A new poll in Nevada shows Romney has commanding support from prospective Republican caucus-goers over rival Newt Gingrich, just days before the GOP meets to allocate the state's 28 presidential convention delegates. The poll, by the Cannon Survey Center at the University of Nevada, was conducted just before Romney's Florida primary win over Gingrich.
But as far as the battle for Nevada’s Latino vote in the general election – that’s another matter, some Latino observers say.
Romney has been the most vocal proponent of strict immigration enforcement, promising that as president, he would veto any measure, including the DREAM Act, that would give a break to undocumented immigrants.
On Thursday, undocumented students, who call themselves DREAMers, held a protest outside Romney's Nevada campaign headquarters to urge the state's Latinos "to veto Romney."
"The Latino vote cannot be bought off [by Romney] by merely showing up to a Univision set," the protest organizers said in a statement.
"Florida is not Nevada, or New Mexico or Colorado or any of the other hard-fought swing states," said New York DREAMer Cesar Vargas, a 27-year-old law school graduate who was brought to the country illegally when he was five years old. "Hispanics will stay united in these states in their fight against Romney's vision."
Gingrich, who himself has taken tough stances on many aspects of immigration, sought to distinguish himself from Romney, especially in Florida, where he ran an ad saying his main rival was “anti-immigrant.”
Some of Nevada’s Republicans have watched the rhetoric on immigration with concern.
“If I were a Latino Republican, I would really cross [Romney] off my list,” said Fernando Romero, president of the nonpartisan Las Vegas-based group Hispanics in Politics, according to the Washington Times.
The Romney campaign has said that the candidate is not anti-immigrant, that he simply wants to see immigration laws enforced and those who break them made to deal with the consequences.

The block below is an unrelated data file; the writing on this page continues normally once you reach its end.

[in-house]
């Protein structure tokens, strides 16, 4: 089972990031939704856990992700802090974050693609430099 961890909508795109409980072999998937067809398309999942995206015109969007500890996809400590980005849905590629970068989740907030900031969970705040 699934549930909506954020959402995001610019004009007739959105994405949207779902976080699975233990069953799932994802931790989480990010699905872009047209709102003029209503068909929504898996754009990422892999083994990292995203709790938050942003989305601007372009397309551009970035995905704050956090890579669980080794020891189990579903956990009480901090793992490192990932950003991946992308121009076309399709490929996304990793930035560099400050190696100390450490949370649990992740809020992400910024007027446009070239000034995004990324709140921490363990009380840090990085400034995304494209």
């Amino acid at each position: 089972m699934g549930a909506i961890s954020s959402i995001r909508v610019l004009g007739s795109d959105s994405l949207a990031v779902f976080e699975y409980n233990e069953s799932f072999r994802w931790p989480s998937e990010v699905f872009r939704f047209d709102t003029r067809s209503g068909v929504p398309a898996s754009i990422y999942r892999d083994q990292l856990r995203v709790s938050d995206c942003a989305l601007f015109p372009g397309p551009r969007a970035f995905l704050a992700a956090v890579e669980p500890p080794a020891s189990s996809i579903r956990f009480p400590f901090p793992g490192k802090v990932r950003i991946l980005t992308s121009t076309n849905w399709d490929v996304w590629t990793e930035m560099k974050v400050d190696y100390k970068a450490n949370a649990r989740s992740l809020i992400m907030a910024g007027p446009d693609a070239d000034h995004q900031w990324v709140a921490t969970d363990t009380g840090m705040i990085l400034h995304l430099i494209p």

In a speech to a Latino group in Nevada, GOP contender Rep. Ron Paul of Texas criticized politicians who blame immigrants for causing the country’s economic problems.
“When things go badly, individuals look for scapegoats,” Paul said. “Hispanics, the immigrants who have come in, are being used as scapegoats.”
“If an individual is found to be breaking the law, serious consideration should be given for them to return," he told the audience. "But I would think 99 percent of people who come here come because they believe in the American dream."
On a national level, Republicans are looking to keep Obama from again winning a majority of Hispanic votes.
"Hispanics are a key constituency that propelled Barack Obama to the presidency of the United States," said Rick Wiley, director of the Republican National Committee, in a telephonic press conference Friday about Latino voters in Nevada.
RNC officials say they are determined not to concede the Hispanic vote to Obama this year. Like many of the GOP candidates vying to be the party's nominee for the presidential election, RNC officials say they believe they can attract Latino voters with plans to improve their quality of life.
"Latinos are bearing the brunt" of Obama's failed economic policies, said RNC Hispanic Outreach Director Bettina Inclán. "A majority of Latinos believe the economic downturn has hit them the hardest, and this is particularly true of Latinos in Nevada."